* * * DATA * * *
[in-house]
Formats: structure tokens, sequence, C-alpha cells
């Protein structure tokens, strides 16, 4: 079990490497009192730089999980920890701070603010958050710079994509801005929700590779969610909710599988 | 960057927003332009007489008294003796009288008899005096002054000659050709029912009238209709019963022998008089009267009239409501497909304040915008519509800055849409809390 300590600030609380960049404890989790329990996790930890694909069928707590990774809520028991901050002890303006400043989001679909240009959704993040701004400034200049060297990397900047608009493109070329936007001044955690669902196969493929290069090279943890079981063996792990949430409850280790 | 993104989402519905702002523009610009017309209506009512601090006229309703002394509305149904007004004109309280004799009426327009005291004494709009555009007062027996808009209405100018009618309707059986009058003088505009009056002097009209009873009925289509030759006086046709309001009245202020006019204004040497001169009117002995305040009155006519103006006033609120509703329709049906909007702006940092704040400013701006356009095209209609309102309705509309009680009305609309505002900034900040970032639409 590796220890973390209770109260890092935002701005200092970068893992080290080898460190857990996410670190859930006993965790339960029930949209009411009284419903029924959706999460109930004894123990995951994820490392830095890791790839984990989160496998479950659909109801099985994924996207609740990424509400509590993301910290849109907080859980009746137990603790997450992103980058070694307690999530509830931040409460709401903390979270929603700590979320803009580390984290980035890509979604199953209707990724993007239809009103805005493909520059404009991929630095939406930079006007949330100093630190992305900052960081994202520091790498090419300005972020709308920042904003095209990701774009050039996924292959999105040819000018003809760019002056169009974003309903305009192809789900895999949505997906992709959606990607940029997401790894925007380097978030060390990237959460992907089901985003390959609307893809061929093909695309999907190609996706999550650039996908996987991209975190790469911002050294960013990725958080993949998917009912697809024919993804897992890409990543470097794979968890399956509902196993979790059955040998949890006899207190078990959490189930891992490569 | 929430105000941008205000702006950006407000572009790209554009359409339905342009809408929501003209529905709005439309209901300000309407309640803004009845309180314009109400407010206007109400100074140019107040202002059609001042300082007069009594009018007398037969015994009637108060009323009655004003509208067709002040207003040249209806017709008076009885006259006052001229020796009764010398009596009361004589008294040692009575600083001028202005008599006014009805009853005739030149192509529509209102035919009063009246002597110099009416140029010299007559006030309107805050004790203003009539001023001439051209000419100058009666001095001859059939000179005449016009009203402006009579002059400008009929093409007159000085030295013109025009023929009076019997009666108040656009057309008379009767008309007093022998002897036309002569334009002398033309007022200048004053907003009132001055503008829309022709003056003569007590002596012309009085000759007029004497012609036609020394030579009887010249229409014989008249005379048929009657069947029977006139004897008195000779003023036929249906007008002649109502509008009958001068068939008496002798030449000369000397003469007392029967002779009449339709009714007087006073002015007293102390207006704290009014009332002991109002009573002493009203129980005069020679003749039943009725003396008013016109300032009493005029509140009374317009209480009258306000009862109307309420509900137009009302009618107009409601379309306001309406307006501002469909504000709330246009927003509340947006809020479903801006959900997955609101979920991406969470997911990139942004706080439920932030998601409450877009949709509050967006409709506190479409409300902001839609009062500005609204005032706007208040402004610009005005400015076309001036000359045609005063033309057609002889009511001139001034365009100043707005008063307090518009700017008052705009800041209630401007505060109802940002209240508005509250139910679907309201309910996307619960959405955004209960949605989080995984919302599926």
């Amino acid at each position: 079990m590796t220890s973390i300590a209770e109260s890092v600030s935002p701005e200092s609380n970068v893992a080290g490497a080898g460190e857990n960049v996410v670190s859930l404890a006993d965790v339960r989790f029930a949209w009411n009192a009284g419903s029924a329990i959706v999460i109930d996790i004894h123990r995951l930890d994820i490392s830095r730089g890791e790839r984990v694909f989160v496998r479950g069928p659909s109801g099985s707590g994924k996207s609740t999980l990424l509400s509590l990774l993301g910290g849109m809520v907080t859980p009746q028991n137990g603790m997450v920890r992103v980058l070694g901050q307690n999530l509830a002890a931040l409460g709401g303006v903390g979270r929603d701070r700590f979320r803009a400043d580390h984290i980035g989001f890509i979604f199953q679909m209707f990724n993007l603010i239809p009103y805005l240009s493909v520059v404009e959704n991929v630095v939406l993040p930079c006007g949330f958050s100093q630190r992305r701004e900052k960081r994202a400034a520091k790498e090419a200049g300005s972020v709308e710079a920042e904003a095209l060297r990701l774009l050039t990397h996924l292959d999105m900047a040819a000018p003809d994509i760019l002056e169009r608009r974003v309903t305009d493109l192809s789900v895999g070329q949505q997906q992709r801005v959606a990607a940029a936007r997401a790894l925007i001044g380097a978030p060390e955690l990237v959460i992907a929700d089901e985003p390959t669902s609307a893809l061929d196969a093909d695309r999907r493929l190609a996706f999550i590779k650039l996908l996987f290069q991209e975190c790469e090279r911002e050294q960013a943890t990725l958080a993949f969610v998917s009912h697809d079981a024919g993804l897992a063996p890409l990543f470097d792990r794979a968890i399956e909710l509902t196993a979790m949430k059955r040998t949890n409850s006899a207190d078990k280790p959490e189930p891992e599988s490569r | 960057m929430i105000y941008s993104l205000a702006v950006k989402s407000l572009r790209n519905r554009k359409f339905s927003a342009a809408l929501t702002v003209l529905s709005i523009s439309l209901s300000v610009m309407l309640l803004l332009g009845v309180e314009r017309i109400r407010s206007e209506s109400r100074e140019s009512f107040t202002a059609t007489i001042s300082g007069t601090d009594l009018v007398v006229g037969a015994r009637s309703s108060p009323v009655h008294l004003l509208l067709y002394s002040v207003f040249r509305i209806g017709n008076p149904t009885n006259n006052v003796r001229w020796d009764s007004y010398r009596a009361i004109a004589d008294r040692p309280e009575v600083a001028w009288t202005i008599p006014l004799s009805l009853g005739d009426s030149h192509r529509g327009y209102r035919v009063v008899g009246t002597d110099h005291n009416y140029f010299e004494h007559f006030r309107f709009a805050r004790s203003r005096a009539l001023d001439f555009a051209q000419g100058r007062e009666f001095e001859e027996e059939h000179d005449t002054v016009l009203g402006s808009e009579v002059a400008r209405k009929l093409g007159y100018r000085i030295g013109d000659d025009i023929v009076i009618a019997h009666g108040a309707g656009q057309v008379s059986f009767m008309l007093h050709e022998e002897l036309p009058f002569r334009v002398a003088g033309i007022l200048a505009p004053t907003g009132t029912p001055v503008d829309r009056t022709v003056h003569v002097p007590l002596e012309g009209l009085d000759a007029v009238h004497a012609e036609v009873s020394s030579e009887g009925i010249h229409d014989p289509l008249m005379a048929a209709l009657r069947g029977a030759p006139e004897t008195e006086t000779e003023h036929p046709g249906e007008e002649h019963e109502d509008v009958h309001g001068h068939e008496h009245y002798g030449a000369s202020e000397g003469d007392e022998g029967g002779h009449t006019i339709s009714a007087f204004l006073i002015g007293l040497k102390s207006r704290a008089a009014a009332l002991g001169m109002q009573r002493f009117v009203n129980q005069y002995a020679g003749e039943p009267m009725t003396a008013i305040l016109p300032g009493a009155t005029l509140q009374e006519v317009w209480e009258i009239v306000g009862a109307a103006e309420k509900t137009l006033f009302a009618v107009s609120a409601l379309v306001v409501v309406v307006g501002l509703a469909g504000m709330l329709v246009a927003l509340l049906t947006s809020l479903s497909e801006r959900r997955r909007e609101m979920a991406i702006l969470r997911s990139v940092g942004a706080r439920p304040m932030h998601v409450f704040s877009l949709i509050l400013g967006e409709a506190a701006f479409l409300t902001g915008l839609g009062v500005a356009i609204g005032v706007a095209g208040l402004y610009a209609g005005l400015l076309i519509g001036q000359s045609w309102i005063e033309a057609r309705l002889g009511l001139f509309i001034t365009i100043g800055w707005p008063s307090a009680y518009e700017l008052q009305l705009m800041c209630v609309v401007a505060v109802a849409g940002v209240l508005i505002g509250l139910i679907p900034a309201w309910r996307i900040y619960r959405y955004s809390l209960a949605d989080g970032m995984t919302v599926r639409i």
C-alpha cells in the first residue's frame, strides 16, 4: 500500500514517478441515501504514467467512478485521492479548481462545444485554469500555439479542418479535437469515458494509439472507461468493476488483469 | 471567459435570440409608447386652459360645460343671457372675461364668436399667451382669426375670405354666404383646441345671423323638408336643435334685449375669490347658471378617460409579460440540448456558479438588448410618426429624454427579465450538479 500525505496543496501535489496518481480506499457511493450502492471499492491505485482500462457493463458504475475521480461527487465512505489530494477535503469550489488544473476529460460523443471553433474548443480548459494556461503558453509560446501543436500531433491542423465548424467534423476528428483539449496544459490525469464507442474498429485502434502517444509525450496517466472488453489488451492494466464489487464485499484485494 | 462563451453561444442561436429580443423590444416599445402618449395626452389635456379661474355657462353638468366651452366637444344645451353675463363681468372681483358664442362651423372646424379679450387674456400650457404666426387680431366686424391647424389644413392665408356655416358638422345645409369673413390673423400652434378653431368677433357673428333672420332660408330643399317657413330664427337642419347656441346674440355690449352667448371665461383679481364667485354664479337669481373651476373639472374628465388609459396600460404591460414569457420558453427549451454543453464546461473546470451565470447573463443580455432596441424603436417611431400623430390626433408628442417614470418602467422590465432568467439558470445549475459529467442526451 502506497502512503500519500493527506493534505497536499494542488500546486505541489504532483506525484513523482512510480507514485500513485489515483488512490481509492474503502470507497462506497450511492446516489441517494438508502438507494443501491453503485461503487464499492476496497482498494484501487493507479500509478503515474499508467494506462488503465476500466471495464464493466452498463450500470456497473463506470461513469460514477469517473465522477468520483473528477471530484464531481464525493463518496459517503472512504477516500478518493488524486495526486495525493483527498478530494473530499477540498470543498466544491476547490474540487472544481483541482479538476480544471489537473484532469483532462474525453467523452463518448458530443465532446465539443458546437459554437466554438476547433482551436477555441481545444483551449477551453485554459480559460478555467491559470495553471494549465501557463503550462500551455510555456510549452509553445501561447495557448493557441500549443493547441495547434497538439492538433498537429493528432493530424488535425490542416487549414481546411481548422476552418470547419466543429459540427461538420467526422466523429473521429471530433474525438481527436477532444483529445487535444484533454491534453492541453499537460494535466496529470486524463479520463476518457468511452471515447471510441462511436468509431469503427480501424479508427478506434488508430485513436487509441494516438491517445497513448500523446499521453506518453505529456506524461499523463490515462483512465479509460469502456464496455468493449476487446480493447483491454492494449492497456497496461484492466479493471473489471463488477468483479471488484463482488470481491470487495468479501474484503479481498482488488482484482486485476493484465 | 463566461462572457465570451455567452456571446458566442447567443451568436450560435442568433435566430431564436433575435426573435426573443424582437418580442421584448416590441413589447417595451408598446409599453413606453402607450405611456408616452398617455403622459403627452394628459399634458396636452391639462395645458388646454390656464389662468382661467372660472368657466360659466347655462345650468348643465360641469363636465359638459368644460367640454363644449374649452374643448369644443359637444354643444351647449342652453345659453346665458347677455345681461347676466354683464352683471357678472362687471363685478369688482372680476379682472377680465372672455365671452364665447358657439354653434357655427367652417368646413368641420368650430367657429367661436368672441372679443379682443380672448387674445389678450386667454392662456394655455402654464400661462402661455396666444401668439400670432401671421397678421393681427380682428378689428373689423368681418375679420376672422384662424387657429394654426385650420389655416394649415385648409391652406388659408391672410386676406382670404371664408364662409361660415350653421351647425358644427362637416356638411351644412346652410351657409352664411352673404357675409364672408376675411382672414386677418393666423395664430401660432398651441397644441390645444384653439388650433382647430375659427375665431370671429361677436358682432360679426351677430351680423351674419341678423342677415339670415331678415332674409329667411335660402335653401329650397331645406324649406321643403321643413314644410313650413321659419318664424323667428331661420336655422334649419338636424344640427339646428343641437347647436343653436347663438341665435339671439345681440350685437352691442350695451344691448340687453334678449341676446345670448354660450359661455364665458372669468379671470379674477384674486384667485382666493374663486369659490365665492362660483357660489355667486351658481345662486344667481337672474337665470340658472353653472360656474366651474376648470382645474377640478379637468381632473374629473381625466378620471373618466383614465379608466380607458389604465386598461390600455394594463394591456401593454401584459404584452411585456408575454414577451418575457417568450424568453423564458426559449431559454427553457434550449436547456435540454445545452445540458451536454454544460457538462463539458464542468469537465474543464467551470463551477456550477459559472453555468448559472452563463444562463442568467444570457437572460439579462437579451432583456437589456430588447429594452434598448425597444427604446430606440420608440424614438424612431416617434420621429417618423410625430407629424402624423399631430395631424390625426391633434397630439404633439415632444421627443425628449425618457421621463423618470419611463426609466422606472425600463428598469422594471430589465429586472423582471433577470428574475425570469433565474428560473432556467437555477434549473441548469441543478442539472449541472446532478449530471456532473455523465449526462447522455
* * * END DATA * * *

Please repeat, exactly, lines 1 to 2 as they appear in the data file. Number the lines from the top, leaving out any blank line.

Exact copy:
[in-house]
Formats: structure tokens, sequence, C-alpha cells